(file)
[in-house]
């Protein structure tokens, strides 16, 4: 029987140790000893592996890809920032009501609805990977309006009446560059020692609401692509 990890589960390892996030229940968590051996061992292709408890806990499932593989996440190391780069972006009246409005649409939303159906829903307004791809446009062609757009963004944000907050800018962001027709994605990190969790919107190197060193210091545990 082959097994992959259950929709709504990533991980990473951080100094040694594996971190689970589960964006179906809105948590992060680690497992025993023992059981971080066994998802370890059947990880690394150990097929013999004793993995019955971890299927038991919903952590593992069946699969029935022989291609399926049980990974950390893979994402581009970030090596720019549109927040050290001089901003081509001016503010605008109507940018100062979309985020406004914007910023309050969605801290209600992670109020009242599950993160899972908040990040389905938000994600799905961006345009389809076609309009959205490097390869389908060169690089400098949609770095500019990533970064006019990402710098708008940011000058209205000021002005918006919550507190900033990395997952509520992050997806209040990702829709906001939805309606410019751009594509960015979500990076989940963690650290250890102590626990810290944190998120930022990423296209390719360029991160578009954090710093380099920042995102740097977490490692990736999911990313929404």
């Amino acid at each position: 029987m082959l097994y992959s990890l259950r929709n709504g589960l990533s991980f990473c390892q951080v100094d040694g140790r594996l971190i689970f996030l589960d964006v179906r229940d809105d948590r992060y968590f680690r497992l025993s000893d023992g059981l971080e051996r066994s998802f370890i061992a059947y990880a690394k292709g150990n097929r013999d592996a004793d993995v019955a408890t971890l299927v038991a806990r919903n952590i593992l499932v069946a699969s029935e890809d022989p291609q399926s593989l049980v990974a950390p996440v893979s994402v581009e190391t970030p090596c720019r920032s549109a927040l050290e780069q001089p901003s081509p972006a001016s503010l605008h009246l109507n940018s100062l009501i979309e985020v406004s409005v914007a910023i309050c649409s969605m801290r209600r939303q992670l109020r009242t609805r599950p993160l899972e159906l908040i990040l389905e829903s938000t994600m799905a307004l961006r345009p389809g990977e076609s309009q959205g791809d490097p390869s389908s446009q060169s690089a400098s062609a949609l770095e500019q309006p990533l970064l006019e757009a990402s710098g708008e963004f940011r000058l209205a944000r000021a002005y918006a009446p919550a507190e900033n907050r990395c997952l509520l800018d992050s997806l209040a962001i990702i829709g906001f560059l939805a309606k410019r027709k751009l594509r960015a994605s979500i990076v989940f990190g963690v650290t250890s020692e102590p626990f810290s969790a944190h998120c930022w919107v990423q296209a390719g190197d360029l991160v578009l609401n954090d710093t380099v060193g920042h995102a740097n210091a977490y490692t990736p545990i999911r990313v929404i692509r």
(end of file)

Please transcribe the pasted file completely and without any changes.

[in-house]
């Protein structure tokens, strides 16, 4: 029987140790000893592996890809920032009501609805990977309006009446560059020692609401692509 990890589960390892996030229940968590051996061992292709408890806990499932593989996440190391780069972006009246409005649409939303159906829903307004791809446009062609757009963004944000907050800018962001027709994605990190969790919107190197060193210091545990 082959097994992959259950929709709504990533991980990473951080100094040694594996971190689970589960964006179906809105948590992060680690497992025993023992059981971080066994998802370890059947990880690394150990097929013999004793993995019955971890299927038991919903952590593992069946699969029935022989291609399926049980990974950390893979994402581009970030090596720019549109927040050290001089901003081509001016503010605008109507940018100062979309985020406004914007910023309050969605801290209600992670109020009242599950993160899972908040990040389905938000994600799905961006345009389809076609309009959205490097390869389908060169690089400098949609770095500019990533970064006019990402710098708008940011000058209205000021002005918006919550507190900033990395997952509520992050997806209040990702829709906001939805309606410019751009594509960015979500990076989940963690650290250890102590626990810290944190998120930022990423296209390719360029991160578009954090710093380099920042995102740097977490490692990736999911990313929404």
């Amino acid at each position: 029987m082959l097994y992959s990890l259950r929709n709504g589960l990533s991980f990473c390892q951080v100094d040694g140790r594996l971190i689970f996030l589960d964006v179906r229940d809105d948590r992060y968590f680690r497992l025993s000893d023992g059981l971080e051996r066994s998802f370890i061992a059947y990880a690394k292709g150990n097929r013999d592996a004793d993995v019955a408890t971890l299927v038991a806990r919903n952590i593992l499932v069946a699969s029935e890809d022989p291609q399926s593989l049980v990974a950390p996440v893979s994402v581009e190391t970030p090596c720019r920032s549109a927040l050290e780069q001089p901003s081509p972006a001016s503010l605008h009246l109507n940018s100062l009501i979309e985020v406004s409005v914007a910023i309050c649409s969605m801290r209600r939303q992670l109020r009242t609805r599950p993160l899972e159906l908040i990040l389905e829903s938000t994600m799905a307004l961006r345009p389809g990977e076609s309009q959205g791809d490097p390869s389908s446009q060169s690089a400098s062609a949609l770095e500019q309006p990533l970064l006019e757009a990402s710098g708008e963004f940011r000058l209205a944000r000021a002005y918006a009446p919550a507190e900033n907050r990395c997952l509520l800018d992050s997806l209040a962001i990702i829709g906001f560059l939805a309606k410019r027709k751009l594509r960015a994605s979500i990076v989940f990190g963690v650290t250890s020692e102590p626990f810290s969790a944190h998120c930022w919107v990423q296209a390719g190197d360029l991160v578009l609401n954090d710093t380099v060193g920042h995102a740097n210091a977490y490692t990736p545990i999911r990313v929404i692509r």